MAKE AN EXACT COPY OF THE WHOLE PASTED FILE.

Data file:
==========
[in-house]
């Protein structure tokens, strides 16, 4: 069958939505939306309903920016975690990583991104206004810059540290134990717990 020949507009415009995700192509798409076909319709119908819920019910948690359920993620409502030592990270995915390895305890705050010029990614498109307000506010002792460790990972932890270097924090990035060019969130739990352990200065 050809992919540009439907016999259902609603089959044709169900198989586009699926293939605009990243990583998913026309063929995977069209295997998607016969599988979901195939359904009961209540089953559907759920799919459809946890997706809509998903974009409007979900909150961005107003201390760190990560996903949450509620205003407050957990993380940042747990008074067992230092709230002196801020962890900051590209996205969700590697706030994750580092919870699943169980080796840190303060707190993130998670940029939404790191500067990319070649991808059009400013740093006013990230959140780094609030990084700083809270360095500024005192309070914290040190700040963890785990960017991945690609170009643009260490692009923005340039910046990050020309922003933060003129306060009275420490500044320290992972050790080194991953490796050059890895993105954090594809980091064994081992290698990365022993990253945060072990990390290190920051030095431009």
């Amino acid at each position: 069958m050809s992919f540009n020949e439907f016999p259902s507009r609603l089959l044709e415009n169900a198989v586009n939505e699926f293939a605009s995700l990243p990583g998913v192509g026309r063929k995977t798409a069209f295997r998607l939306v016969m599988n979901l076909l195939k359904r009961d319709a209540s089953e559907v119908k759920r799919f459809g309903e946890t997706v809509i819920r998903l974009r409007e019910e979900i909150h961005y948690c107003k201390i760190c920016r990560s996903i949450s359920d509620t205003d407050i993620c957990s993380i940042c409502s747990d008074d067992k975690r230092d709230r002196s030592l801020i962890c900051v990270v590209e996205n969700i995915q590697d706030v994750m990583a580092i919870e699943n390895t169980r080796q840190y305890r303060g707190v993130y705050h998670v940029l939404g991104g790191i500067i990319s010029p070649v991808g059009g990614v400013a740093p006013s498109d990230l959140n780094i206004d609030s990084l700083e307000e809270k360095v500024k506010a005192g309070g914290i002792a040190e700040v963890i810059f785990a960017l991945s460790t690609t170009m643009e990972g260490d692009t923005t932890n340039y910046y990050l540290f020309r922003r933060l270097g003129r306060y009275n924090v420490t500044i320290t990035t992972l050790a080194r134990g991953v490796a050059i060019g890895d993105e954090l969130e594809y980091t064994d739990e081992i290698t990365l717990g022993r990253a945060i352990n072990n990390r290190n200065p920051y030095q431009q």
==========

[in-house]
């Protein structure tokens, strides 16, 4: 069958939505939306309903920016975690990583991104206004810059540290134990717990 020949507009415009995700192509798409076909319709119908819920019910948690359920993620409502030592990270995915390895305890705050010029990614498109307000506010002792460790990972932890270097924090990035060019969130739990352990200065 050809992919540009439907016999259902609603089959044709169900198989586009699926293939605009990243990583998913026309063929995977069209295997998607016969599988979901195939359904009961209540089953559907759920799919459809946890997706809509998903974009409007979900909150961005107003201390760190990560996903949450509620205003407050957990993380940042747990008074067992230092709230002196801020962890900051590209996205969700590697706030994750580092919870699943169980080796840190303060707190993130998670940029939404790191500067990319070649991808059009400013740093006013990230959140780094609030990084700083809270360095500024005192309070914290040190700040963890785990960017991945690609170009643009260490692009923005340039910046990050020309922003933060003129306060009275420490500044320290992972050790080194991953490796050059890895993105954090594809980091064994081992290698990365022993990253945060072990990390290190920051030095431009």
């Amino acid at each position: 069958m050809s992919f540009n020949e439907f016999p259902s507009r609603l089959l044709e415009n169900a198989v586009n939505e699926f293939a605009s995700l990243p990583g998913v192509g026309r063929k995977t798409a069209f295997r998607l939306v016969m599988n979901l076909l195939k359904r009961d319709a209540s089953e559907v119908k759920r799919f459809g309903e946890t997706v809509i819920r998903l974009r409007e019910e979900i909150h961005y948690c107003k201390i760190c920016r990560s996903i949450s359920d509620t205003d407050i993620c957990s993380i940042c409502s747990d008074d067992k975690r230092d709230r002196s030592l801020i962890c900051v990270v590209e996205n969700i995915q590697d706030v994750m990583a580092i919870e699943n390895t169980r080796q840190y305890r303060g707190v993130y705050h998670v940029l939404g991104g790191i500067i990319s010029p070649v991808g059009g990614v400013a740093p006013s498109d990230l959140n780094i206004d609030s990084l700083e307000e809270k360095v500024k506010a005192g309070g914290i002792a040190e700040v963890i810059f785990a960017l991945s460790t690609t170009m643009e990972g260490d692009t923005t932890n340039y910046y990050l540290f020309r922003r933060l270097g003129r306060y009275n924090v420490t500044i320290t990035t992972l050790a080194r134990g991953v490796a050059i060019g890895d993105e954090l969130e594809y980091t064994d739990e081992i290698t990365l717990g022993r990253a945060i352990n072990n990390r290190n200065p920051y030095q431009q």